Hey, friends! It’s Mythical Monday!
Before, I kick off today’s star mythology player, I want to announce the winner of my Vampires vs. Werewolves Blog Hop giveaway. Congrats to Tracey D. who won an ebook copy of my paranormal/time travel romance, WEAHTERING ROCK. Tracey, I will contact you by email to see if you prefer a Kindle or Nook version.
Also, congratulations to Joder, who won the Kindle copy of Deborah Palumbo’s paranormal novel, THE UNDERPARTED. Deborah will contact you directly regarding her giveaway. Thanks to everyone who participated and dropped by my blog.
And now, I’d like to channel some changelings 🙂
Although adults were often taken, infants were most at risk. New parents were wise to watch their babies closely and stand guard through the dark hours of the night until the day the child was baptized. Left untended for even a brief time, an unbaptized baby might be snatched away and replaced with the unwanted offspring of a faerie, elf or troll. To protect from such calamity, crucifixes or iron could be placed by the cradle as defensive wards. An article of the father’s clothing or a sprig of boxwood blessed by a priest served the same purpose.
Why would the Fae abandon their children? Many were born sickly or frail and deemed a nuisance by their ethereal parents who much preferred a healthy human babe. The changeling child would be placed in the cradle, characteristics like wizened, parchment skin and licorice-black eyes concealed by faerie glamour. Sometimes an enchanted piece of wood, called a stock, would be left instead, magic employed to make it look like the child. Unsuspecting parents wouldn’t realize what had happened until the changeling was presented for baptism and the touch of holy water made the child scream uncontrollably. If a stock, it would wither and die in a short time.
Although changelings were evil creatures, bringing ill fortune to those that housed them, they were not long for the mortal world. Perhaps because they were such a miserable lot, shrieking and howling throughout the day, biting, ravenous of appetite, delighting in mishap. They rarely lived more than two to three years, though even that span was a harsh eternity to any family burdened with one.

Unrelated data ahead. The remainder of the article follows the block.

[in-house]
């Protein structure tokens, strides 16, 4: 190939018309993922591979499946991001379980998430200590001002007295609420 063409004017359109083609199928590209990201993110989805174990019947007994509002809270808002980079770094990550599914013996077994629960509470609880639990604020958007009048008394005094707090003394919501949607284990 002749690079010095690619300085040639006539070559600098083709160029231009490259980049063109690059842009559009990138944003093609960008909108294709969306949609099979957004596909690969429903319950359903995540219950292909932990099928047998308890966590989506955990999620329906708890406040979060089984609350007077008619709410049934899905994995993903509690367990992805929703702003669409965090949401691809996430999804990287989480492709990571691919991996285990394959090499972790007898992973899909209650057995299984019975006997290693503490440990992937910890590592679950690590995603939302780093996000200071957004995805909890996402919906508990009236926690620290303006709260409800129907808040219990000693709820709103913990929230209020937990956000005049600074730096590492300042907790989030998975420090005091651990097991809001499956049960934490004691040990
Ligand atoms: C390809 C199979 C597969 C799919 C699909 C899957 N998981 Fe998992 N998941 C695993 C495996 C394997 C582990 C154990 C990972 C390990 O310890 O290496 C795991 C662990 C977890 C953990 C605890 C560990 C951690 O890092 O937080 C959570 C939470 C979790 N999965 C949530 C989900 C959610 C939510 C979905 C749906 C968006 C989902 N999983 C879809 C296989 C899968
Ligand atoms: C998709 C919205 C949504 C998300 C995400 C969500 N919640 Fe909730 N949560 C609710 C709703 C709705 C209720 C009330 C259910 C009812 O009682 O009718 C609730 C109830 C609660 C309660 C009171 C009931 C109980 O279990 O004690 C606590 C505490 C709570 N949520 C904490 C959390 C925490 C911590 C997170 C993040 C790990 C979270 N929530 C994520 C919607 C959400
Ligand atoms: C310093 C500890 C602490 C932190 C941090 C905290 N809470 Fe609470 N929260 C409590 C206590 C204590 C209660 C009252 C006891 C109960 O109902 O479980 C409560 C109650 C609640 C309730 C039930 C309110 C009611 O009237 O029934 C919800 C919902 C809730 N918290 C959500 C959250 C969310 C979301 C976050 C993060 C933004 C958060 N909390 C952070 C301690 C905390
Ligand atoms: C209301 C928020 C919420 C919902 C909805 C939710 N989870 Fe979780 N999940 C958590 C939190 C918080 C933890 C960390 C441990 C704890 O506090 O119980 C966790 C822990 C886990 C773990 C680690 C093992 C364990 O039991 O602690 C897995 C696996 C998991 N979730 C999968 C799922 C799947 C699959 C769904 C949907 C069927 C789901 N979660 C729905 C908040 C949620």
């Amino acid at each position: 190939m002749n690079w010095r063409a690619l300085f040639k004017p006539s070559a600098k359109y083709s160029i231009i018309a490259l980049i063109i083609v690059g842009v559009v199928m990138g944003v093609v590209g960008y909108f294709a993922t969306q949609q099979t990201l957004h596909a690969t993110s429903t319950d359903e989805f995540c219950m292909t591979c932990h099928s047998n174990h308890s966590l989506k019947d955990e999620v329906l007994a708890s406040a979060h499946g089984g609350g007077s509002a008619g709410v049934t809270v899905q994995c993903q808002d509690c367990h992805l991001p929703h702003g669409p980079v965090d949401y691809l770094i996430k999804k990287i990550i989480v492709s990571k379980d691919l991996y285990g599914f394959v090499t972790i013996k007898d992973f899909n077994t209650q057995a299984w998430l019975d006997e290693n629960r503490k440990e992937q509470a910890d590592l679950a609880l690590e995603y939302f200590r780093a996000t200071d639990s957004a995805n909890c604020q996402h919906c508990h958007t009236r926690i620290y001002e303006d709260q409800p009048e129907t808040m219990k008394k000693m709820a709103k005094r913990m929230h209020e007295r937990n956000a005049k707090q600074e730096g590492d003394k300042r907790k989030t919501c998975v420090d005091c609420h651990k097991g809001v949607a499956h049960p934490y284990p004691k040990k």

It’s no wonder attempts were made to drive the changeling off. Some methods included ignoring its constant wailing, abandoning it on a hillside, threatening it with a heated ploughshare or making it laugh. Given its nature, gaiety of any sort must have been equivalent to a death knell should it hang around. In many respects, it’s hard not to feel sorry for these wretched creatures who were unwanted by their natural parents. If the changeling was successfully driven away, even years later, the human child would be returned. Those who found their way back to their real parents reported being treated kindly in the Faerie Court. How pitiful the Fae didn’t extend that same courtesy and love to their own children.
I think of changelings as one of the darker aspects of fairytales and mythology. Although I can’t recall a specific book, I know I’ve read several tales in which changelings played a part. Can you think of any fairytale, book or movie that included a changeling? If you’d lived in a time/reality where changelings were real, do you think you could have sympathy for such a pathetic and malicious creature? Do you think a changeling could be turned if treated as a human child?